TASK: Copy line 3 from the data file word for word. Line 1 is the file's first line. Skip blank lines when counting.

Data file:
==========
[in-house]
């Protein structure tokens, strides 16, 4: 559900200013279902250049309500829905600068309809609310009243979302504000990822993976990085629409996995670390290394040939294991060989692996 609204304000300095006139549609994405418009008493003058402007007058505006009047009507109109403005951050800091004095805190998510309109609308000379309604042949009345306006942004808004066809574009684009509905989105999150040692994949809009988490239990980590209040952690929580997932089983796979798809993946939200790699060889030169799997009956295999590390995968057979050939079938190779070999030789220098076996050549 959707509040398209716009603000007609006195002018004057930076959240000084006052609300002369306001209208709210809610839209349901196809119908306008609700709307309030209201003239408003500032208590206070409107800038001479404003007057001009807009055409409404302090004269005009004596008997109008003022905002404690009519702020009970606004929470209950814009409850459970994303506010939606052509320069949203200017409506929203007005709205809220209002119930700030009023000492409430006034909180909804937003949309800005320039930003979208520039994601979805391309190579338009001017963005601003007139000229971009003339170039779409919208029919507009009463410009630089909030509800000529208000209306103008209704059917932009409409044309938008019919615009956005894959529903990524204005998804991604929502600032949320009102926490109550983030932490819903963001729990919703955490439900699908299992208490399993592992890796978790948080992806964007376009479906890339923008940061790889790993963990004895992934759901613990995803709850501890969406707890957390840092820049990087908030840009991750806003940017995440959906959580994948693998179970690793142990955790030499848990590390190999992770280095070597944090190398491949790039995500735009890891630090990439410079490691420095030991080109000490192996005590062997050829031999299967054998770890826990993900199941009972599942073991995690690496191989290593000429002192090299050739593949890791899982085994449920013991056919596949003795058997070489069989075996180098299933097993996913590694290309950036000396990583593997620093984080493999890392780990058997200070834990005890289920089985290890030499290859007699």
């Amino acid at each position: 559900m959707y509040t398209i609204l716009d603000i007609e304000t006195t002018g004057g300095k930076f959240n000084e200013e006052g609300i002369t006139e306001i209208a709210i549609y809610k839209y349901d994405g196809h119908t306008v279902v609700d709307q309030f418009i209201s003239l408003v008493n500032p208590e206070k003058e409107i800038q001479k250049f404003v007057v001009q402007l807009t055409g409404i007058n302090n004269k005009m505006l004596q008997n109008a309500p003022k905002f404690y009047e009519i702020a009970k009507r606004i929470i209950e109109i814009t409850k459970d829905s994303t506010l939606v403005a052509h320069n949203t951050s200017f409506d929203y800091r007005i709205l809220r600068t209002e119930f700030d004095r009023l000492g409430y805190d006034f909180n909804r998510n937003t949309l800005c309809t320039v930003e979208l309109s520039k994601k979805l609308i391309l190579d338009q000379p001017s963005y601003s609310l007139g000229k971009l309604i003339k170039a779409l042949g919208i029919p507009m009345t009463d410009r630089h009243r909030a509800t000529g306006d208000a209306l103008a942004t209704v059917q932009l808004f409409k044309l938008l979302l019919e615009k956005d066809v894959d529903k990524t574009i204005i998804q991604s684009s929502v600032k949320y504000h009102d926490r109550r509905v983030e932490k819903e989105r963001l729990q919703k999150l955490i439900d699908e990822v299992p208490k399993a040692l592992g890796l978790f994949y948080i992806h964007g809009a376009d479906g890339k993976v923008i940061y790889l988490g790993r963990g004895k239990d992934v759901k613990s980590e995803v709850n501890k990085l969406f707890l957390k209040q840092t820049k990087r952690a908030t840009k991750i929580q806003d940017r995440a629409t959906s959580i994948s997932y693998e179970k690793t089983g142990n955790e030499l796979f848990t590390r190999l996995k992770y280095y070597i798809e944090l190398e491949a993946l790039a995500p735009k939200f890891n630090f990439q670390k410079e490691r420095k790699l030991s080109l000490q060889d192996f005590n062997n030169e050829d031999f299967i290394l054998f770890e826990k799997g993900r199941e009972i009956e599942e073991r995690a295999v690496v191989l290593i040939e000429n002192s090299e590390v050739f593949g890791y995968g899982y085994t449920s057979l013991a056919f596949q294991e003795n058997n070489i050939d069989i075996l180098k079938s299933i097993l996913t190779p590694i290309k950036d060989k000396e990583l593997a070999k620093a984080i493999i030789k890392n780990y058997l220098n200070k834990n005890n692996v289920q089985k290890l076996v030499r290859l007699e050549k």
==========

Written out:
């Amino acid at each position: 559900m959707y509040t398209i609204l716009d603000i007609e304000t006195t002018g004057g300095k930076f959240n000084e200013e006052g609300i002369t006139e306001i209208a709210i549609y809610k839209y349901d994405g196809h119908t306008v279902v609700d709307q309030f418009i209201s003239l408003v008493n500032p208590e206070k003058e409107i800038q001479k250049f404003v007057v001009q402007l807009t055409g409404i007058n302090n004269k005009m505006l004596q008997n109008a309500p003022k905002f404690y009047e009519i702020a009970k009507r606004i929470i209950e109109i814009t409850k459970d829905s994303t506010l939606v403005a052509h320069n949203t951050s200017f409506d929203y800091r007005i709205l809220r600068t209002e119930f700030d004095r009023l000492g409430y805190d006034f909180n909804r998510n937003t949309l800005c309809t320039v930003e979208l309109s520039k994601k979805l609308i391309l190579d338009q000379p001017s963005y601003s609310l007139g000229k971009l309604i003339k170039a779409l042949g919208i029919p507009m009345t009463d410009r630089h009243r909030a509800t000529g306006d208000a209306l103008a942004t209704v059917q932009l808004f409409k044309l938008l979302l019919e615009k956005d066809v894959d529903k990524t574009i204005i998804q991604s684009s929502v600032k949320y504000h009102d926490r109550r509905v983030e932490k819903e989105r963001l729990q919703k999150l955490i439900d699908e990822v299992p208490k399993a040692l592992g890796l978790f994949y948080i992806h964007g809009a376009d479906g890339k993976v923008i940061y790889l988490g790993r963990g004895k239990d992934v759901k613990s980590e995803v709850n501890k990085l969406f707890l957390k209040q840092t820049k990087r952690a908030t840009k991750i929580q806003d940017r995440a629409t959906s959580i994948s997932y693998e179970k690793t089983g142990n955790e030499l796979f848990t590390r190999l996995k992770y280095y070597i798809e944090l190398e491949a993946l790039a995500p735009k939200f890891n630090f990439q670390k410079e490691r420095k790699l030991s080109l000490q060889d192996f005590n062997n030169e050829d031999f299967i290394l054998f770890e826990k799997g993900r199941e009972i009956e599942e073991r995690a295999v690496v191989l290593i040939e000429n002192s090299e590390v050739f593949g890791y995968g899982y085994t449920s057979l013991a056919f596949q294991e003795n058997n070489i050939d069989i075996l180098k079938s299933i097993l996913t190779p590694i290309k950036d060989k000396e990583l593997a070999k620093a984080i493999i030789k890392n780990y058997l220098n200070k834990n005890n692996v289920q089985k290890l076996v030499r290859l007699e050549k």